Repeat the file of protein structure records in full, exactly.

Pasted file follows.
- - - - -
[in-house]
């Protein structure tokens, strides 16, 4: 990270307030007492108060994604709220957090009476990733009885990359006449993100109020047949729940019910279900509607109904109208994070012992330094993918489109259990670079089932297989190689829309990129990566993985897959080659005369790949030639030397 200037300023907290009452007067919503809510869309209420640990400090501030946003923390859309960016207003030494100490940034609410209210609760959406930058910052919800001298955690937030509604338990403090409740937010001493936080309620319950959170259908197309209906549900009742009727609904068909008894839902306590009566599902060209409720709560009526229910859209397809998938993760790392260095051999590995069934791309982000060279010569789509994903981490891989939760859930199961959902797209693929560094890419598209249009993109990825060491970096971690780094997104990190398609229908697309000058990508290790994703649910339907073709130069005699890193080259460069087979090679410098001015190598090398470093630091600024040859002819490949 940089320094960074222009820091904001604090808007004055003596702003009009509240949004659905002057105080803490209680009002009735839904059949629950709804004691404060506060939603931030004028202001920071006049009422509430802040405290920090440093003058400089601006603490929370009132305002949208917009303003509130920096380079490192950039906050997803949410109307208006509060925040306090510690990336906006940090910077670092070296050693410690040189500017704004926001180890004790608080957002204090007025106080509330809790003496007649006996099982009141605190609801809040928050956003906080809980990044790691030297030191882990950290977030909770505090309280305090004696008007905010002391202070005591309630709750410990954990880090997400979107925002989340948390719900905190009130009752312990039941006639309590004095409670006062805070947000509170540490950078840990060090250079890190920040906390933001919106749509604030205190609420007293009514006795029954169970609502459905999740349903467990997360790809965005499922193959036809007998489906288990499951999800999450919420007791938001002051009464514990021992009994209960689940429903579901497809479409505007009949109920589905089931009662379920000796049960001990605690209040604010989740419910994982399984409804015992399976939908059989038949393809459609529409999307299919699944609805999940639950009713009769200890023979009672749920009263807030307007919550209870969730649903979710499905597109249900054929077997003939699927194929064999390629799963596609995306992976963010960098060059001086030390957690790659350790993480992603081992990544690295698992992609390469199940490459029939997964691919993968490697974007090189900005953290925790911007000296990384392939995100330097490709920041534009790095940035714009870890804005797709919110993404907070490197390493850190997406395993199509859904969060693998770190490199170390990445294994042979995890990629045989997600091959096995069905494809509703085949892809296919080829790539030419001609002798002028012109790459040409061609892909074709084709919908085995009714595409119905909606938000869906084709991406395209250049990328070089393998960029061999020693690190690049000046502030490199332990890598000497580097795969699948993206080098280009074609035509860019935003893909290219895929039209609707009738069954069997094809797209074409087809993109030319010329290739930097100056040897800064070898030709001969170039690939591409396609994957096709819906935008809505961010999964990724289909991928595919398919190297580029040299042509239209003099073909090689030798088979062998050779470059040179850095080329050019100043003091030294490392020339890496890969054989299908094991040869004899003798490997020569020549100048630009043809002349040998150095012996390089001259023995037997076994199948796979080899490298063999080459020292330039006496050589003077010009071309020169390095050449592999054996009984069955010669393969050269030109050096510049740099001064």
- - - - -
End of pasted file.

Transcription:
[in-house]
């Protein structure tokens, strides 16, 4: 990270307030007492108060994604709220957090009476990733009885990359006449993100109020047949729940019910279900509607109904109208994070012992330094993918489109259990670079089932297989190689829309990129990566993985897959080659005369790949030639030397 200037300023907290009452007067919503809510869309209420640990400090501030946003923390859309960016207003030494100490940034609410209210609760959406930058910052919800001298955690937030509604338990403090409740937010001493936080309620319950959170259908197309209906549900009742009727609904068909008894839902306590009566599902060209409720709560009526229910859209397809998938993760790392260095051999590995069934791309982000060279010569789509994903981490891989939760859930199961959902797209693929560094890419598209249009993109990825060491970096971690780094997104990190398609229908697309000058990508290790994703649910339907073709130069005699890193080259460069087979090679410098001015190598090398470093630091600024040859002819490949 940089320094960074222009820091904001604090808007004055003596702003009009509240949004659905002057105080803490209680009002009735839904059949629950709804004691404060506060939603931030004028202001920071006049009422509430802040405290920090440093003058400089601006603490929370009132305002949208917009303003509130920096380079490192950039906050997803949410109307208006509060925040306090510690990336906006940090910077670092070296050693410690040189500017704004926001180890004790608080957002204090007025106080509330809790003496007649006996099982009141605190609801809040928050956003906080809980990044790691030297030191882990950290977030909770505090309280305090004696008007905010002391202070005591309630709750410990954990880090997400979107925002989340948390719900905190009130009752312990039941006639309590004095409670006062805070947000509170540490950078840990060090250079890190920040906390933001919106749509604030205190609420007293009514006795029954169970609502459905999740349903467990997360790809965005499922193959036809007998489906288990499951999800999450919420007791938001002051009464514990021992009994209960689940429903579901497809479409505007009949109920589905089931009662379920000796049960001990605690209040604010989740419910994982399984409804015992399976939908059989038949393809459609529409999307299919699944609805999940639950009713009769200890023979009672749920009263807030307007919550209870969730649903979710499905597109249900054929077997003939699927194929064999390629799963596609995306992976963010960098060059001086030390957690790659350790993480992603081992990544690295698992992609390469199940490459029939997964691919993968490697974007090189900005953290925790911007000296990384392939995100330097490709920041534009790095940035714009870890804005797709919110993404907070490197390493850190997406395993199509859904969060693998770190490199170390990445294994042979995890990629045989997600091959096995069905494809509703085949892809296919080829790539030419001609002798002028012109790459040409061609892909074709084709919908085995009714595409119905909606938000869906084709991406395209250049990328070089393998960029061999020693690190690049000046502030490199332990890598000497580097795969699948993206080098280009074609035509860019935003893909290219895929039209609707009738069954069997094809797209074409087809993109030319010329290739930097100056040897800064070898030709001969170039690939591409396609994957096709819906935008809505961010999964990724289909991928595919398919190297580029040299042509239209003099073909090689030798088979062998050779470059040179850095080329050019100043003091030294490392020339890496890969054989299908094991040869004899003798490997020569020549100048630009043809002349040998150095012996390089001259023995037997076994199948796979080899490298063999080459020292330039006496050589003077010009071309020169390095050449592999054996009984069955010669393969050269030109050096510049740099001064």